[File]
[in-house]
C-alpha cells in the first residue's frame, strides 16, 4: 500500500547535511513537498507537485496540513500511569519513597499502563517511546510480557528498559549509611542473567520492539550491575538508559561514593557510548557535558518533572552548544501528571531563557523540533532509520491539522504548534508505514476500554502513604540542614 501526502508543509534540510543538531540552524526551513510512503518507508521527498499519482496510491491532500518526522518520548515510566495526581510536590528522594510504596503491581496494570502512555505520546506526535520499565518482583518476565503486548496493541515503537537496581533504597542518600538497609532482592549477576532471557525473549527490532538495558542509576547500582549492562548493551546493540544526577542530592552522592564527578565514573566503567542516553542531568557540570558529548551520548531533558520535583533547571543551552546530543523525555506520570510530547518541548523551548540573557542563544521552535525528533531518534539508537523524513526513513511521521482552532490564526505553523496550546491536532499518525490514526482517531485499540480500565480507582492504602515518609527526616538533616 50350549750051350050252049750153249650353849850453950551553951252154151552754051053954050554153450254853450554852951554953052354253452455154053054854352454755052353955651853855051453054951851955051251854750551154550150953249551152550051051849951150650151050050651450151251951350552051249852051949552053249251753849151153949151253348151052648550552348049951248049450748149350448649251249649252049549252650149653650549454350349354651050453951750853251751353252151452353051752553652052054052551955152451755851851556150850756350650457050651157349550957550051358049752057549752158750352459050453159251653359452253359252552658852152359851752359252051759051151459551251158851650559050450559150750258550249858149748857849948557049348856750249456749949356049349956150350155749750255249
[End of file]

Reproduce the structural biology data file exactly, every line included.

[in-house]
C-alpha cells in the first residue's frame, strides 16, 4: 500500500547535511513537498507537485496540513500511569519513597499502563517511546510480557528498559549509611542473567520492539550491575538508559561514593557510548557535558518533572552548544501528571531563557523540533532509520491539522504548534508505514476500554502513604540542614 501526502508543509534540510543538531540552524526551513510512503518507508521527498499519482496510491491532500518526522518520548515510566495526581510536590528522594510504596503491581496494570502512555505520546506526535520499565518482583518476565503486548496493541515503537537496581533504597542518600538497609532482592549477576532471557525473549527490532538495558542509576547500582549492562548493551546493540544526577542530592552522592564527578565514573566503567542516553542531568557540570558529548551520548531533558520535583533547571543551552546530543523525555506520570510530547518541548523551548540573557542563544521552535525528533531518534539508537523524513526513513511521521482552532490564526505553523496550546491536532499518525490514526482517531485499540480500565480507582492504602515518609527526616538533616 50350549750051350050252049750153249650353849850453950551553951252154151552754051053954050554153450254853450554852951554953052354253452455154053054854352454755052353955651853855051453054951851955051251854750551154550150953249551152550051051849951150650151050050651450151251951350552051249852051949552053249251753849151153949151253348151052648550552348049951248049450748149350448649251249649252049549252650149653650549454350349354651050453951750853251751353252151452353051752553652052054052551955152451755851851556150850756350650457050651157349550957550051358049752057549752158750352459050453159251653359452253359252552658852152359851752359252051759051151459551251158851650559050450559150750258550249858149748857849948557049348856750249456749949356049349956150350155749750255249